Sea Lion Joins Oceans of Fun at Hersheypark in December 2022
Meet Cruz, One of Six Animals That Teach Guests About Marine Life and Conservation
Cruz is one of six animals that reside at the 50-year-old Aquatheatre inside Hersheypark. He joins another California seal lion named Ripley, three Atlantic harbor seals named Cocoa (the first seal born at Hersheypark), Cobh and Harper, and a rescued gray seal pup named Bowie, who was most recently introduced to the group in January 2022.
Follow @Hersheypark and @OceanConnectionsOfficial on Facebook and Instagram for updates on Cruz and details about public appearances.
On Memorial Day 2021, Cruz was born at the New York Aquarium in Brooklyn, New York, to his mother, Ariana. He achieved all the major sea lion pup milestones by her side, including nursing, learning to swim, and beginning to eat fish. He currently weighs 115 pounds and growing and eats 10 pounds of fish daily. Cruz was then ready to join his new family at Hersheypark.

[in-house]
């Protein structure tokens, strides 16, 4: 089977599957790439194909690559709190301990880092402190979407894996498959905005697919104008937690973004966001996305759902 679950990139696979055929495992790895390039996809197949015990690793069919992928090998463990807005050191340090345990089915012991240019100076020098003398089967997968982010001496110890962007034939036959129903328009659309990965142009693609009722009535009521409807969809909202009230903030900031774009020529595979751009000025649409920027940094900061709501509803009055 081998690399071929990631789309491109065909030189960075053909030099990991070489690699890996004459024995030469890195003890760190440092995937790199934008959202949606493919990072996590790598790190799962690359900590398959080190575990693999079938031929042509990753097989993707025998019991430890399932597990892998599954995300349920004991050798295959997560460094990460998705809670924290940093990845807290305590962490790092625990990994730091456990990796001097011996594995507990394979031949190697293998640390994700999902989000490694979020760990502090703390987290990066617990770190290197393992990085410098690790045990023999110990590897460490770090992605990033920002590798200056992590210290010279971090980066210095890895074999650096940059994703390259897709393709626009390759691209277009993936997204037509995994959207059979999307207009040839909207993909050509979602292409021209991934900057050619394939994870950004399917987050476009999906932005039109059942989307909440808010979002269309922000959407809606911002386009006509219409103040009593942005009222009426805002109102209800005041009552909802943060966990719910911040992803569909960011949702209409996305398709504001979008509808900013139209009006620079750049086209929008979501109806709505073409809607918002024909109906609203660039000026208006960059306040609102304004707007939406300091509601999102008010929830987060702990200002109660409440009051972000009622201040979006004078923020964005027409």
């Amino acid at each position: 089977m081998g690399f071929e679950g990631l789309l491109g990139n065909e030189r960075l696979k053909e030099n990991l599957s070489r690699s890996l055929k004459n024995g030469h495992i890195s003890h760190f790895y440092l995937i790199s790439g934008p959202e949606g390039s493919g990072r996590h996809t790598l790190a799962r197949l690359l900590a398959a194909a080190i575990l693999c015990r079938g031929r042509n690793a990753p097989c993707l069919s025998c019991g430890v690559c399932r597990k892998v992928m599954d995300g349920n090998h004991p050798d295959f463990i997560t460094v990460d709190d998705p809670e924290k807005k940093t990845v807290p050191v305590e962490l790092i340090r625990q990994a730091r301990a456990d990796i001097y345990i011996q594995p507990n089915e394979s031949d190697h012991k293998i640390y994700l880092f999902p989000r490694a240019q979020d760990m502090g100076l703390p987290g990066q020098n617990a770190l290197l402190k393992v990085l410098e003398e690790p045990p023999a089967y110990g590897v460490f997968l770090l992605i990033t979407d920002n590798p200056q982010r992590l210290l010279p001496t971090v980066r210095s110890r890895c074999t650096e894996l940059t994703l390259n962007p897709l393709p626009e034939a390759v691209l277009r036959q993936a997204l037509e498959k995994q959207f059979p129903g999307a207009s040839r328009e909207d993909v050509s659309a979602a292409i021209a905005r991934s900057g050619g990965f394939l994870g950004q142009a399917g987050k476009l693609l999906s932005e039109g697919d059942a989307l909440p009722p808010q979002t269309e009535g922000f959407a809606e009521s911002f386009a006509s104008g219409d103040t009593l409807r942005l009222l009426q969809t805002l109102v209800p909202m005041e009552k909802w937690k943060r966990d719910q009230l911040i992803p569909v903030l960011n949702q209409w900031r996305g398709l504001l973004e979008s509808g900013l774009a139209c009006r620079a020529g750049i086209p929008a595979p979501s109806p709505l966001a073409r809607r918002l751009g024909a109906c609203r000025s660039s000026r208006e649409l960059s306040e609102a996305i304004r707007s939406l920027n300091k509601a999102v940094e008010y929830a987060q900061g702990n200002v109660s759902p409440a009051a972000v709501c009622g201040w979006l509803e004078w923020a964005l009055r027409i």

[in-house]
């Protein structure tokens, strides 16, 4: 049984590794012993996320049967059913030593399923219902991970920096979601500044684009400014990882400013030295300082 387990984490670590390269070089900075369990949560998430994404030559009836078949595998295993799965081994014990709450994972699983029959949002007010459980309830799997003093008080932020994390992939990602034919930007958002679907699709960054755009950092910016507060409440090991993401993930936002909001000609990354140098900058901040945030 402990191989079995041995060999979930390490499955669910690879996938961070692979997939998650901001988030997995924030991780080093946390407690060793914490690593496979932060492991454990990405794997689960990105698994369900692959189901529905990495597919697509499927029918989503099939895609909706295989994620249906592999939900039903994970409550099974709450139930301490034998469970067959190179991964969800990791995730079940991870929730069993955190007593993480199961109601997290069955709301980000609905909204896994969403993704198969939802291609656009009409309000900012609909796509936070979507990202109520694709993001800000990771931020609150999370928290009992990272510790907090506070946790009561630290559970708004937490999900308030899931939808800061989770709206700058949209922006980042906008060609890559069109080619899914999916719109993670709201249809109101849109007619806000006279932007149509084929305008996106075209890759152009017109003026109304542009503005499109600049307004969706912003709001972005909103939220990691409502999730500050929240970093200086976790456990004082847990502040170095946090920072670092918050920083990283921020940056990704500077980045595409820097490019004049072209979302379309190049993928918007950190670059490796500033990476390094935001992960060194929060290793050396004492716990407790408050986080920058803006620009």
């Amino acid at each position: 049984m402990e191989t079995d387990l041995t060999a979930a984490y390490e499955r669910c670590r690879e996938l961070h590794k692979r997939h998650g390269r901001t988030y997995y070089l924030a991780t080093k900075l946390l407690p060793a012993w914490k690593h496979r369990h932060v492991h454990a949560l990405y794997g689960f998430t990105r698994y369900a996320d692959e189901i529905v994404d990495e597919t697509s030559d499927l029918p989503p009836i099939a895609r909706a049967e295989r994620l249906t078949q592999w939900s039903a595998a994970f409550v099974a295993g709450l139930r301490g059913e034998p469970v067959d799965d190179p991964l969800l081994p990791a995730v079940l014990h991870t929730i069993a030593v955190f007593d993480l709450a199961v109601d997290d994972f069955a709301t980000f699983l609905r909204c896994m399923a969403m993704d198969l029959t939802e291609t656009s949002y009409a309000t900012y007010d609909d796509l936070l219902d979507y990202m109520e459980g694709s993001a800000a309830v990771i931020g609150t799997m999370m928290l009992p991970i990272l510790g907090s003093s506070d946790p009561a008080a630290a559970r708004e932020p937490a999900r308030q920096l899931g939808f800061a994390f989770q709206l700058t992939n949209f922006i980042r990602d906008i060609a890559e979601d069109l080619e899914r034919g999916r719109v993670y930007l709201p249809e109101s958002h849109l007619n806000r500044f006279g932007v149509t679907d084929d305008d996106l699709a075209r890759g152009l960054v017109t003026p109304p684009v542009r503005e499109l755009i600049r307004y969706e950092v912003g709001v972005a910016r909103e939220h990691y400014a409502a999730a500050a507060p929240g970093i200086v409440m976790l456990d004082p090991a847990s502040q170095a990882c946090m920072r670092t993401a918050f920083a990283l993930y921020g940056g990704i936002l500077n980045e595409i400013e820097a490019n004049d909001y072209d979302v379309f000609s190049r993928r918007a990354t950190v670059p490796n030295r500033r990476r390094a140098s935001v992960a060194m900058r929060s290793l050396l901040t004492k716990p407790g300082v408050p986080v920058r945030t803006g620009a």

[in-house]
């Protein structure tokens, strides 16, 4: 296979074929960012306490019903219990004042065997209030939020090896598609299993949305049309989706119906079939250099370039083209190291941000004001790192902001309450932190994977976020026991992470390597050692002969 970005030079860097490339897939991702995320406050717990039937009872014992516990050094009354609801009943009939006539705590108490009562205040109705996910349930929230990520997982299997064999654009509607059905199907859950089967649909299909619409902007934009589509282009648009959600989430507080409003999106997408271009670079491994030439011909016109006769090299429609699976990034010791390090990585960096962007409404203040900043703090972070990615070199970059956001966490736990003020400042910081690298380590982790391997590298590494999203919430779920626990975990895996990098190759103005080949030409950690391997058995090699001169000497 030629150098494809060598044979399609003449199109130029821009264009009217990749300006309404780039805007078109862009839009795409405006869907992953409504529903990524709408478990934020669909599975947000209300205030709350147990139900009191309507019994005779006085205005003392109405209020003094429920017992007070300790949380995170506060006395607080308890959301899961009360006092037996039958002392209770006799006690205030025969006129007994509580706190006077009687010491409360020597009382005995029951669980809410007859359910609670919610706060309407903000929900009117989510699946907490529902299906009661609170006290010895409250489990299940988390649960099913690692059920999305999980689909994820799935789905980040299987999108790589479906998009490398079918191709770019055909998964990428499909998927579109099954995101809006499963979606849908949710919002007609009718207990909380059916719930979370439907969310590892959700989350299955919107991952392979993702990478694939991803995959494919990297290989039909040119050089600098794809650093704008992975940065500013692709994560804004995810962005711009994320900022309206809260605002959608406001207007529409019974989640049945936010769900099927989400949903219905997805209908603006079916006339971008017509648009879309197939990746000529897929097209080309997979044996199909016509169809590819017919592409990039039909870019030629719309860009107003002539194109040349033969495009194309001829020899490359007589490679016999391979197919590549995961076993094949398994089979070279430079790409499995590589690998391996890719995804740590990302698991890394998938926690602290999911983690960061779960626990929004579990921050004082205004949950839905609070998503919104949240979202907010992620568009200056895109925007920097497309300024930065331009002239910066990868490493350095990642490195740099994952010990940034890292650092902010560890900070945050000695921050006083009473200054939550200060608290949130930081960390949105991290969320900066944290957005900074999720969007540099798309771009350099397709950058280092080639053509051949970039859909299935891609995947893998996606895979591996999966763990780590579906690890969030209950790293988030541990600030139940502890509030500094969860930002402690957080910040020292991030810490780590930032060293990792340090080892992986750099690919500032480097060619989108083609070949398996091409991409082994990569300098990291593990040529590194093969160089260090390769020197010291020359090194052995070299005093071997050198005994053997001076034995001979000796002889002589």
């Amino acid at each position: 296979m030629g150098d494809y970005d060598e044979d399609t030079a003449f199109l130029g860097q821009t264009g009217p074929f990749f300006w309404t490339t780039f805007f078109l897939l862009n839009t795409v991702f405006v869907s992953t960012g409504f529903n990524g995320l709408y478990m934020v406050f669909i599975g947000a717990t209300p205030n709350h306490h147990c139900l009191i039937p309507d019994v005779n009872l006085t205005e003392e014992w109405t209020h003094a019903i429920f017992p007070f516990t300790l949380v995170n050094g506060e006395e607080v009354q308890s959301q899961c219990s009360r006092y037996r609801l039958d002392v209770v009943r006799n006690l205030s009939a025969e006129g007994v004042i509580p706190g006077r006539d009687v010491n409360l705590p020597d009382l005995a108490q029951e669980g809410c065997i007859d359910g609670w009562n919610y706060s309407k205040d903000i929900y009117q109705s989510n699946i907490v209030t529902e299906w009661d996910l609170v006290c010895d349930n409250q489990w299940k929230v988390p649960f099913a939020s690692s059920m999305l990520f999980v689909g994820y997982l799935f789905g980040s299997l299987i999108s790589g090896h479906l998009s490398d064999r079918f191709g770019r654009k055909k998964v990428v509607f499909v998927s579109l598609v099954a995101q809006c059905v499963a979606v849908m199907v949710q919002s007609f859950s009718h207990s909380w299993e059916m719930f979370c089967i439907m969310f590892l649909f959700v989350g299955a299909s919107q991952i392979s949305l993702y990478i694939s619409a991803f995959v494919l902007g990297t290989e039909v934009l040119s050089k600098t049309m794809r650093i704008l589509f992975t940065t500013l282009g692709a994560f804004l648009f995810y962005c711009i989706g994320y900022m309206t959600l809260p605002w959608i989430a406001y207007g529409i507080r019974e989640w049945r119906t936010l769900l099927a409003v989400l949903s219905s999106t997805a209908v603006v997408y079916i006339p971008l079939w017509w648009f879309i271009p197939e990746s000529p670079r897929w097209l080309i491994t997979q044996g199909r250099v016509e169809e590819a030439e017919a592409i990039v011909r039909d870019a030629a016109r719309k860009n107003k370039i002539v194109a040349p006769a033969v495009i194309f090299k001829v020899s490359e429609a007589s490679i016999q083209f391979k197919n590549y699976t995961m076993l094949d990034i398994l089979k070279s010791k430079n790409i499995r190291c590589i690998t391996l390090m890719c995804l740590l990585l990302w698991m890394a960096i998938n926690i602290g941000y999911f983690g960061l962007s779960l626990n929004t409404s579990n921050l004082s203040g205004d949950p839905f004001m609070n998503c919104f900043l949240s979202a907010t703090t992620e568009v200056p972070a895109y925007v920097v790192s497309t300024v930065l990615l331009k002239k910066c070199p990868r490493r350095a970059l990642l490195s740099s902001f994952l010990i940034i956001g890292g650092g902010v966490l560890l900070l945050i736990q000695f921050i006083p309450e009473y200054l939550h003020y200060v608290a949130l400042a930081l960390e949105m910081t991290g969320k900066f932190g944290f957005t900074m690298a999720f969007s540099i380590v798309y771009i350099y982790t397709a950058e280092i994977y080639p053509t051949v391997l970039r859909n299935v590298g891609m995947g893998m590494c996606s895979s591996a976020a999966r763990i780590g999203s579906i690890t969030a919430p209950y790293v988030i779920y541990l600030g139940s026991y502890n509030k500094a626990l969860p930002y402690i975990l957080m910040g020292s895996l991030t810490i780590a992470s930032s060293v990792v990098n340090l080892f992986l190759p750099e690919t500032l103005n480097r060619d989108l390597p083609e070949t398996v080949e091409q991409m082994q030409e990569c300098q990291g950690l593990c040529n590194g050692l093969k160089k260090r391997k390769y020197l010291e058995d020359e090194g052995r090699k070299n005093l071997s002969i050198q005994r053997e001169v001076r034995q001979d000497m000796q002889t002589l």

His new big brother, Ripley, welcomed him with lots of happy romping and play! It was fun to see Ripley by his side as he confidently explored his new home. Cruz is an incredibly playful, curious, and energetic youngster and is already so loved by the animal care team! His formal training has just begun. While he continues to adjust and gain confidence, the team at Ocean Connections is taking everything at his pace so guests may not see him during events at the Aquatheatre just yet.
Facts about Sea Lions
Check out these fun facts about sea lions, courtesy of Ocean Connections.
- Sea lions can hold their breath for 15-20 minutes.
- Sea lions can reach speeds up to 25 mph.
- A female sea lion's gestation period is 12 months, including a 3-month delayed implantation. During this time, the fertilized egg is free-floating and not attached to the uterine wall.
- Pups nurse for 6-12 months.
- California sea lions can be found as far north as British Columbia, along the coast of California and as far south as Mexico.
- Sea lions are capable of diving to depths of up to 1100 feet.
- A group of sea lions is called a rookery.